"More and more companies are seeing that encouraging emotional intelligence skills is a vital component of any organization's management philosophy. 'You don't compete with products alone anymore, but how well you use your people,' a manager at Telia, the Swedish telecommunications company, put it to me. And Linda Keegan, vice president for executive development at Citibank, told me, 'Emotional intelligence is the underlying premise for all management training'...A 1997 survey of benchmark practices among major corporations, done by the American Society for Training and Development, found that four out of five companies are trying to promote emotional intelligence in their employees through training and development, when evaluating performance, and in hiring...If so, why write this book? Because many or most organizations' efforts to encourage emotional intelligence have been poor, wasting vast amounts of time, energy, and money...My mission in writing this book is to act as a guide to the scientific case for working with emotional intelligence-as individuals, in groups, as organizations. At every step I have sought to validate the science with the testimony of people in jobs and organizations of all kinds, and their voices will be heard all along the way" (pp.7-13).
In this context, Daniel Goleman firstly defines emotional competence as a learned capability based on emotional intelligence that results in outstanding performance at work, and emotional intelligence as a potential for learning the practical skills that are based on its elements. Thus, throughout this invaluable book, he discusses the relationship between the five dimensions of emotional intelligence and the twenty-five emotional competencies as listed below:
A. Personal Competence- These competencies determine how we manage ourselves.
I- Self-Awareness- Knowing one's internal states, preferences, resources, and intuitions.
1. Emotional awareness: Recognizing one's emotions and their effects.
2. Accurate self-assessment: Knowing one's strengths and limits.
3. Self-confidence: A strong sense of one's self-worth and capabilities.
II- Self-Regulation- Managing one's internal states, impulses, and resources.
4. Self-control: Keeping disruptive emotions and impulses in check.
5. Trustworthiness: Maintaining standards of honesty and integrity.
6. Conscientiousness: Taking responsibility for personal performance.
7. Adaptability: Flexibility in handling change.
8. Innovation: Being comfortable with novel ideas, approaches, and new information.
III- Motivation- Emotional tendencies that guide or facilitate reaching goals.
9. Achievement drive: Striving to improve or meet a standard of excellence.
10. Commitment: Aligning with the goals of the group or organization.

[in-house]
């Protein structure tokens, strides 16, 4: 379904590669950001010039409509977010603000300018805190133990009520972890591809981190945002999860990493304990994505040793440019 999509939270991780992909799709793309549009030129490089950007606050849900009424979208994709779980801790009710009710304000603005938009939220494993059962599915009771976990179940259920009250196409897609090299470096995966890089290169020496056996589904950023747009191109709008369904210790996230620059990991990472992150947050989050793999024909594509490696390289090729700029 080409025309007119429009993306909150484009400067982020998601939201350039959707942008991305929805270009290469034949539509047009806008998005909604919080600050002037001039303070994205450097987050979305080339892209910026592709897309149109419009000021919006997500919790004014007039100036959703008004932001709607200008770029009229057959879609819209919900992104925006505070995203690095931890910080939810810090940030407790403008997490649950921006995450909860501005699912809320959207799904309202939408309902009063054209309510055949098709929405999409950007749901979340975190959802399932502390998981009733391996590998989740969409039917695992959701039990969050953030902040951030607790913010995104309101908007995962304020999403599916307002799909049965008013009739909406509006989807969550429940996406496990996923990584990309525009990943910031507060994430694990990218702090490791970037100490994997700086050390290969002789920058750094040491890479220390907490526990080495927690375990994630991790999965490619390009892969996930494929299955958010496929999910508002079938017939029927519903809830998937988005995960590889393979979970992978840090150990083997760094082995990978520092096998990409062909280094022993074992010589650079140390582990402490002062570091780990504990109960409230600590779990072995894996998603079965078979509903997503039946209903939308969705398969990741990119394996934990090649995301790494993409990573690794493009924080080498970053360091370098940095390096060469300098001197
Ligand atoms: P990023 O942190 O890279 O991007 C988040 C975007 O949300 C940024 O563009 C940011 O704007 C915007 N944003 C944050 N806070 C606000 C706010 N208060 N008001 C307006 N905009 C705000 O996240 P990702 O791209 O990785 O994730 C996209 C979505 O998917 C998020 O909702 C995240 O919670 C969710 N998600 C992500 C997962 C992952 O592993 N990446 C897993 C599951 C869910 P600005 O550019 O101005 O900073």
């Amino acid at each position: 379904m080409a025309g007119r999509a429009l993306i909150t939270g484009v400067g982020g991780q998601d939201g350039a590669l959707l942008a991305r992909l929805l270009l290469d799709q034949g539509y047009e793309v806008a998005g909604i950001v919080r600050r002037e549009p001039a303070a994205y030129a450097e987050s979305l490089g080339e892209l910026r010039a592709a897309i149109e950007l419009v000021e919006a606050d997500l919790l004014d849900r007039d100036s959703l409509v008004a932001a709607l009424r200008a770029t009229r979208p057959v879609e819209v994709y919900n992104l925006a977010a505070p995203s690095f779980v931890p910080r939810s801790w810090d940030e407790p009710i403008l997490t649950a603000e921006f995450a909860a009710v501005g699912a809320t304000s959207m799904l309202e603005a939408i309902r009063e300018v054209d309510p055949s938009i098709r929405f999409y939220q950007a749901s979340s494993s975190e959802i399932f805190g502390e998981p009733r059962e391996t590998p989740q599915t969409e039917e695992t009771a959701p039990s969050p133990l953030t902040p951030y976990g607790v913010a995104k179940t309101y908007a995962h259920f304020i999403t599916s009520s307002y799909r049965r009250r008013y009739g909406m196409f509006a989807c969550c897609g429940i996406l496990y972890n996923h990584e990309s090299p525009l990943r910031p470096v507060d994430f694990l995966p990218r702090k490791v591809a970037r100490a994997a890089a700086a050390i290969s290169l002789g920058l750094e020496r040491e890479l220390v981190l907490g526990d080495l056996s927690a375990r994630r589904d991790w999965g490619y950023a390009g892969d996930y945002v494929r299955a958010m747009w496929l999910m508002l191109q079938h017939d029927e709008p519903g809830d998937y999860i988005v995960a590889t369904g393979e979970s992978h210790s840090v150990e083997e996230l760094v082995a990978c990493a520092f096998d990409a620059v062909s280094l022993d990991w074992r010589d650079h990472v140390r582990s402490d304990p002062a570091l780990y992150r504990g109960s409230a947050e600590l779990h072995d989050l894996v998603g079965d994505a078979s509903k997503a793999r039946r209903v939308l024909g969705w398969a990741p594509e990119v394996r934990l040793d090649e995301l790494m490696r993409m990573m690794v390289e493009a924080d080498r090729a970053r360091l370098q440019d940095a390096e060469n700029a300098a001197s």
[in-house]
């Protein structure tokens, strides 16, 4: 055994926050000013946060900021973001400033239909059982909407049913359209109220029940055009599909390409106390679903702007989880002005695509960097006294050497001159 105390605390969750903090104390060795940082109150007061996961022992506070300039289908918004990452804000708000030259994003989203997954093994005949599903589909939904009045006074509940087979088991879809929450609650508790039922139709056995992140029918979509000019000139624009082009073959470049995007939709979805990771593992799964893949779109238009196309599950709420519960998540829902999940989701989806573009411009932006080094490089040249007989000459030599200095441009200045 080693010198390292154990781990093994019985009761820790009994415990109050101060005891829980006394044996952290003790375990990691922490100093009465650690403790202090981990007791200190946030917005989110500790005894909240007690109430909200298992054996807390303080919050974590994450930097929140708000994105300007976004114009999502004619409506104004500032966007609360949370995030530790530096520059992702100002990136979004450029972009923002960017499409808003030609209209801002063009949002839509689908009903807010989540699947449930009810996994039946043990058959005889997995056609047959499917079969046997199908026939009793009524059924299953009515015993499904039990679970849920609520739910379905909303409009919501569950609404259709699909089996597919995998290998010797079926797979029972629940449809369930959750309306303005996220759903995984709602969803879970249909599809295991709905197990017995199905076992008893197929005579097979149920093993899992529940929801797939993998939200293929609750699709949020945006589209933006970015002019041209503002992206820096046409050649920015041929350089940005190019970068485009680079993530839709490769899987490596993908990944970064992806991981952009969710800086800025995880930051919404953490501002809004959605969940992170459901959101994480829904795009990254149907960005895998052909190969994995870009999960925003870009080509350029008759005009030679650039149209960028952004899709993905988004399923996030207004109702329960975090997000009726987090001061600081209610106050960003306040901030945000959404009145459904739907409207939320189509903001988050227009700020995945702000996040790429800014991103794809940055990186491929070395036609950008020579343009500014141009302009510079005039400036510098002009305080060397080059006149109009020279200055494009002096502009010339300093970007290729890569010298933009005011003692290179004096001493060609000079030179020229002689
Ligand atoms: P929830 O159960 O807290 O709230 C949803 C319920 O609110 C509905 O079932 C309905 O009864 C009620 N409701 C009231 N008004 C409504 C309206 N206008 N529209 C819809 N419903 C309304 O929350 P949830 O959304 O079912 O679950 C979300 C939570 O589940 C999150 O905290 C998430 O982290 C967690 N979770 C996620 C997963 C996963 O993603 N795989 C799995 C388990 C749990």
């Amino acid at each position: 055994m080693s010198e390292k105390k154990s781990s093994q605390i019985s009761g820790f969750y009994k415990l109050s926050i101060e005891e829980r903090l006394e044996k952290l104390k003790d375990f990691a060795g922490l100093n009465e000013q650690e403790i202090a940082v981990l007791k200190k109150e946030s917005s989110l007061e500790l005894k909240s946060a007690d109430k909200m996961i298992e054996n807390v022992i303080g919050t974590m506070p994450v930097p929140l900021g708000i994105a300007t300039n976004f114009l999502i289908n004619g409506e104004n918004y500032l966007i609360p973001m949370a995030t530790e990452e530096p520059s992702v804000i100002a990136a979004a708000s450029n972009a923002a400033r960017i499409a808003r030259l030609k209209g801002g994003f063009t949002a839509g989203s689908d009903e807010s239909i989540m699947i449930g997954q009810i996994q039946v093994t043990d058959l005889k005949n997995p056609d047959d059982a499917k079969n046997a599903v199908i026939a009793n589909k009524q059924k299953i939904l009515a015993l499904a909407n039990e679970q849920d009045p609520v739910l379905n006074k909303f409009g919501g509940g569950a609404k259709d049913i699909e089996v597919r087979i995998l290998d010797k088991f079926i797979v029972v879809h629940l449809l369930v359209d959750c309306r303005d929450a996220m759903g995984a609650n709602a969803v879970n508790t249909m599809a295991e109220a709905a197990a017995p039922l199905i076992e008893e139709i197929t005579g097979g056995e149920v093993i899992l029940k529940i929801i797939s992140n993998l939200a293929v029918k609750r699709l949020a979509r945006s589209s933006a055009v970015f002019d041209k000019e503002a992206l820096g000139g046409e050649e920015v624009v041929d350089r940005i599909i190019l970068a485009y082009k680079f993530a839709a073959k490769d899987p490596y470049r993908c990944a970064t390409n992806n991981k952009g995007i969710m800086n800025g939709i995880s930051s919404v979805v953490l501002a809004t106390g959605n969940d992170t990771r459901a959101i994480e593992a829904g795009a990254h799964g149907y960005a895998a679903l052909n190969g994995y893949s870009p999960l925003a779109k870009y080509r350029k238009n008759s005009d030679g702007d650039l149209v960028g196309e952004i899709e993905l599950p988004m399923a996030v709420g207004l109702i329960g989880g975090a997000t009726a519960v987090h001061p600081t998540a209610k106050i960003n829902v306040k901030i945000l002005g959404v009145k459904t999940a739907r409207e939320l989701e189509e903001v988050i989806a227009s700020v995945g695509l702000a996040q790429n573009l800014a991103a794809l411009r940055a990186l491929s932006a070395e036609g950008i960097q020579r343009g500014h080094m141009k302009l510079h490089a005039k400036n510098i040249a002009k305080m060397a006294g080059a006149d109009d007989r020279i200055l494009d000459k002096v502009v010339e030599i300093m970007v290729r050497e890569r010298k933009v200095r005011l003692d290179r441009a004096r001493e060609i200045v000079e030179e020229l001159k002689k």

11. Initiative: Readiness to act on opportunities.
12. Optimism: Persistence in pursuing goals despite obstacles and setbacks.
B- Social Competence- These competencies determine how we handle relationships.
IV- Empathy- Awareness of others' feelings, needs, and concerns.
13. Understanding others: Sensing others' feelings, and perspectives, and taking an active interest in their concerns.
14. Developing others: Sensing others' development needs and bolstering their abilities.
15. Service orientation: Anticipating, recognizing, and meeting customers' needs.
16. Leveraging diversity: Cultivating opportunities through different kinds of people.
17. Political awareness: Reading a group's emotional currents and power relationships.
V- Social Skills- Adeptness of inducing desirable responses in others.
18. Influence: Wielding effective tactics for persuasion.
19. Communication: Listening openly and sending convincing messages.
20. Conflict management: Negotiating and resolving disagreements.
21. Leadership: Inspiring and guiding individuals and groups.
22. Change catalyst: Initiating or managing change.
23. Building bonds: Nurturing instrumental relationships.
24. Collaboration and cooperation: Working with others toward shared goals.
25. Team capabilities: Creating group synergy in pursuing collective goals.
Daniel Goleman writes that "this list offers a way to inventory our strengths and to pinpoint competencies we may want to bolster. Part 2 and 3 of the book give more detail and insight into each of the competencies, showing how they look when displayed in full power-or when they are lacking. Readers may want to turn directly to the competencies most relevant to their interests; the chapters describing them do build on one another to an extent (as do the competencies they describe), but they need not be read in a fixed order."